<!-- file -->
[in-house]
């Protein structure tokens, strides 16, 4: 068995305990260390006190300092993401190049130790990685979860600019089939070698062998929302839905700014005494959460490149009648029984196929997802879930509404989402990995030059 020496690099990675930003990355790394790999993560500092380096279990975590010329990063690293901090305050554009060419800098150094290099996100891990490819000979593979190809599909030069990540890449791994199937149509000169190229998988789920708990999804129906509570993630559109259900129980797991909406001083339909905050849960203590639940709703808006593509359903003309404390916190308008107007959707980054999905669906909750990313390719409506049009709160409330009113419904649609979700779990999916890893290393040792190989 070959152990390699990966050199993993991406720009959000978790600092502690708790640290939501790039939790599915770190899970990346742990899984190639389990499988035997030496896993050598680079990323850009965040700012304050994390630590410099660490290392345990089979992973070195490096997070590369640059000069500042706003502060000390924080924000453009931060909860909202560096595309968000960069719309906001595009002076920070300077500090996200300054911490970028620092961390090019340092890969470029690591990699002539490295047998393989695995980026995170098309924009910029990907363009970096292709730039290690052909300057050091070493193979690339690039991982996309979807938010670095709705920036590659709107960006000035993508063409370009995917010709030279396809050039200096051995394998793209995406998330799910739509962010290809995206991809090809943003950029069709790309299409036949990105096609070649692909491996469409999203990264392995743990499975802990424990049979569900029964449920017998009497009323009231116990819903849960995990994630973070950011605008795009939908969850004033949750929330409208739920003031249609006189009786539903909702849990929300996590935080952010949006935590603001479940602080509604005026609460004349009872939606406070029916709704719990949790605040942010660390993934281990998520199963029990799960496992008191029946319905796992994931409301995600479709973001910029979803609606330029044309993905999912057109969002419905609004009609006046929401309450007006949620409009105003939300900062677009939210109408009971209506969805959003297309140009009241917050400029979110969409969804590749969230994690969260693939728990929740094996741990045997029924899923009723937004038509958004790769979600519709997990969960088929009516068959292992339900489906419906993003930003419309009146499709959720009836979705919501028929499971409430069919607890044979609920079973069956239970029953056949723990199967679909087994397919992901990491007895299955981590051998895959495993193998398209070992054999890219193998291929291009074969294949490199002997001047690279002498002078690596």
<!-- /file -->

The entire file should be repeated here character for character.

[in-house]
């Protein structure tokens, strides 16, 4: 068995305990260390006190300092993401190049130790990685979860600019089939070698062998929302839905700014005494959460490149009648029984196929997802879930509404989402990995030059 020496690099990675930003990355790394790999993560500092380096279990975590010329990063690293901090305050554009060419800098150094290099996100891990490819000979593979190809599909030069990540890449791994199937149509000169190229998988789920708990999804129906509570993630559109259900129980797991909406001083339909905050849960203590639940709703808006593509359903003309404390916190308008107007959707980054999905669906909750990313390719409506049009709160409330009113419904649609979700779990999916890893290393040792190989 070959152990390699990966050199993993991406720009959000978790600092502690708790640290939501790039939790599915770190899970990346742990899984190639389990499988035997030496896993050598680079990323850009965040700012304050994390630590410099660490290392345990089979992973070195490096997070590369640059000069500042706003502060000390924080924000453009931060909860909202560096595309968000960069719309906001595009002076920070300077500090996200300054911490970028620092961390090019340092890969470029690591990699002539490295047998393989695995980026995170098309924009910029990907363009970096292709730039290690052909300057050091070493193979690339690039991982996309979807938010670095709705920036590659709107960006000035993508063409370009995917010709030279396809050039200096051995394998793209995406998330799910739509962010290809995206991809090809943003950029069709790309299409036949990105096609070649692909491996469409999203990264392995743990499975802990424990049979569900029964449920017998009497009323009231116990819903849960995990994630973070950011605008795009939908969850004033949750929330409208739920003031249609006189009786539903909702849990929300996590935080952010949006935590603001479940602080509604005026609460004349009872939606406070029916709704719990949790605040942010660390993934281990998520199963029990799960496992008191029946319905796992994931409301995600479709973001910029979803609606330029044309993905999912057109969002419905609004009609006046929401309450007006949620409009105003939300900062677009939210109408009971209506969805959003297309140009009241917050400029979110969409969804590749969230994690969260693939728990929740094996741990045997029924899923009723937004038509958004790769979600519709997990969960088929009516068959292992339900489906419906993003930003419309009146499709959720009836979705919501028929499971409430069919607890044979609920079973069956239970029953056949723990199967679909087994397919992901990491007895299955981590051998895959495993193998398209070992054999890219193998291929291009074969294949490199002997001047690279002498002078690596």